On a cold January morning a man sat at a metro station in Washington DC, at the heart of rush hour and started to play the violin. He played six Bach pieces for about 45 minutes. During that time, thousands of people walked passed him without a glance. Only 6 people stopped and stayed for a while. About 20 gave him money but continued to walk their normal pace. He collected $32. When he finished playing no one noticed it. There was no applause or recognition.
The thousands of commuters would have been shocked to learn that the “bum” playing in the subway was none other than Joshua Bell, one of the best musicians in the world. He played one of the most intricate pieces ever written with a violin worth 3.5 million dollars. Two days before his playing in the subway, Joshua Bell sold out at a theater in Boston and the seats average $100.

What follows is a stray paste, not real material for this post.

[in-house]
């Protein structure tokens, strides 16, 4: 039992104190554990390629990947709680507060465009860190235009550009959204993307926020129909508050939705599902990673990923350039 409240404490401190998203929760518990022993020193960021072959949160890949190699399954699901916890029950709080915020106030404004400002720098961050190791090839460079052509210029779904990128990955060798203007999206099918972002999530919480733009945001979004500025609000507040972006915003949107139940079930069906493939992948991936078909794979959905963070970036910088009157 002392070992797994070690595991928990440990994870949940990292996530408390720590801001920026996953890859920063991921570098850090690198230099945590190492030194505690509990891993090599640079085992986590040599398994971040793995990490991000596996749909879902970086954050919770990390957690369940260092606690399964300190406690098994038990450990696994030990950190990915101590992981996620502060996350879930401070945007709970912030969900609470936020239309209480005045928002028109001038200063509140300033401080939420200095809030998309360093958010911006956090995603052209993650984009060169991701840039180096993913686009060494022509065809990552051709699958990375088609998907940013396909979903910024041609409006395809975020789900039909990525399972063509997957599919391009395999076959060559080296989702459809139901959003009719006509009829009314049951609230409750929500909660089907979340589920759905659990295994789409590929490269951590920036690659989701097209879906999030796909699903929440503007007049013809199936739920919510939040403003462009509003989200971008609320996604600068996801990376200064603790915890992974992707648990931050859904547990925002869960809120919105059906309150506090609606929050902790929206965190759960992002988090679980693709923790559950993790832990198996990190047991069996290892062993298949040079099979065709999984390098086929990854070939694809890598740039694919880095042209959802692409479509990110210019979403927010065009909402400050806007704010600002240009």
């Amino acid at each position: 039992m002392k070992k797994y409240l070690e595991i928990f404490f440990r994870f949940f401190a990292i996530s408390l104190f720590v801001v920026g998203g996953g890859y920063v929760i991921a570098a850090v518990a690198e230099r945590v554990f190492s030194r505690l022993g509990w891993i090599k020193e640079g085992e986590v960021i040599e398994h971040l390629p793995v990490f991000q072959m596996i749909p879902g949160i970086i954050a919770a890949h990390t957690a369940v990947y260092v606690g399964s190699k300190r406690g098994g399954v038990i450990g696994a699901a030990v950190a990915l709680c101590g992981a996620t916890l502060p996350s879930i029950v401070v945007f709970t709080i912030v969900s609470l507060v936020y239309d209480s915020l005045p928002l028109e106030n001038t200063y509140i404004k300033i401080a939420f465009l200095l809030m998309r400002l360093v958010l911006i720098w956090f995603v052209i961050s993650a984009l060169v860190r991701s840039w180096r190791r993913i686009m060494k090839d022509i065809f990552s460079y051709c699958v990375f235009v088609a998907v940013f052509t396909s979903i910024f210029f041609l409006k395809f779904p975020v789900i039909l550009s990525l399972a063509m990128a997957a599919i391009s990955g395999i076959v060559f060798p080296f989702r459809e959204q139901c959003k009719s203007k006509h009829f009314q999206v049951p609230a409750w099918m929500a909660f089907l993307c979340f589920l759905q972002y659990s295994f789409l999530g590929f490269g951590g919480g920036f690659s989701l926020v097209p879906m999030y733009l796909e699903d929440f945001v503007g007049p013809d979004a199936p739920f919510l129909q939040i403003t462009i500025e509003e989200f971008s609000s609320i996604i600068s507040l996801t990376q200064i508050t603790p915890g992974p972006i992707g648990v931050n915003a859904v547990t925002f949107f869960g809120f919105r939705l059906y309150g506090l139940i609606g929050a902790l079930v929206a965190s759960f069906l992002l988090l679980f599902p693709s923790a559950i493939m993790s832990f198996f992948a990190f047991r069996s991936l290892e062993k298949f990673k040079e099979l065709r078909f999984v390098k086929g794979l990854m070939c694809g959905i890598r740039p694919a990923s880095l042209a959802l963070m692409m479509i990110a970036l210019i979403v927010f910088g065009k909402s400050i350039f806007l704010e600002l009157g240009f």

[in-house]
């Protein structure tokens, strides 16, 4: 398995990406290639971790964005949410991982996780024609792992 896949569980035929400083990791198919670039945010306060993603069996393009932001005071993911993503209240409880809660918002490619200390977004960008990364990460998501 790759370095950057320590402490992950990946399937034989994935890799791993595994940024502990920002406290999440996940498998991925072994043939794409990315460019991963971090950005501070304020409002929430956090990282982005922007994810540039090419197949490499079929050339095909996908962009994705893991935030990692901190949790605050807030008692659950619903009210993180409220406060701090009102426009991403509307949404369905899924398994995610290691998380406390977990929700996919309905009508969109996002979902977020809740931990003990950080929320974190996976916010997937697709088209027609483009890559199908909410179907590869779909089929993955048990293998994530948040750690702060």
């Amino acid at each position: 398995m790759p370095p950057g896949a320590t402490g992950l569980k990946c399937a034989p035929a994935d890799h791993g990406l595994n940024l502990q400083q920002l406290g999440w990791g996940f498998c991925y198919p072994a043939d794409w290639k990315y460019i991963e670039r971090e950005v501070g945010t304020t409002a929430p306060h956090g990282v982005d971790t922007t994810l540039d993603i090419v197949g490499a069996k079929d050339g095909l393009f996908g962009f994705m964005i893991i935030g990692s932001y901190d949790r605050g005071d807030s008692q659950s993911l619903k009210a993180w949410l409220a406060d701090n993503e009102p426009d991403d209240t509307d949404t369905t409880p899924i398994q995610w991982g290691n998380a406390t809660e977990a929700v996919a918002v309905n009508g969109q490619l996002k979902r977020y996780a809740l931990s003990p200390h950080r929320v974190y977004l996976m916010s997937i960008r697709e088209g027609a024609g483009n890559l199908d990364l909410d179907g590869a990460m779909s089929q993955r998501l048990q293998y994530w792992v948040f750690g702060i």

Joshua Bell playing incognito in the metro station was organized by the Washington Post as part of a social experiment about perception, taste and priorities of people. The outlines were: in a commonplace environment at an inappropriate hour: Do we perceive beauty? Do we stop to appreciate it? Do we recognize the talent in an unexpected context? As the Washington Post suggested, “If we do not have a moment to stop and listen to one of the best musicians in the world playing the best music ever written, how many other things are we missing?”
I though this fascinating experiment has even deeper ramifications for us Christians. The Bible says we have often entertained angels unawares, and while we may not be able to remember any particular angelic visit in our lives, we should nonetheless always be guided by the reality that Christ manifests himself to us through the poor, marginalized and socially outcast.
Thousands in Washington walked past a world class violinist. How many countless thousands walked past a simple Jewish carpenter from Nazareth 2,000 years ago? Let us pray for the gift of discernment and for the eyes of faith.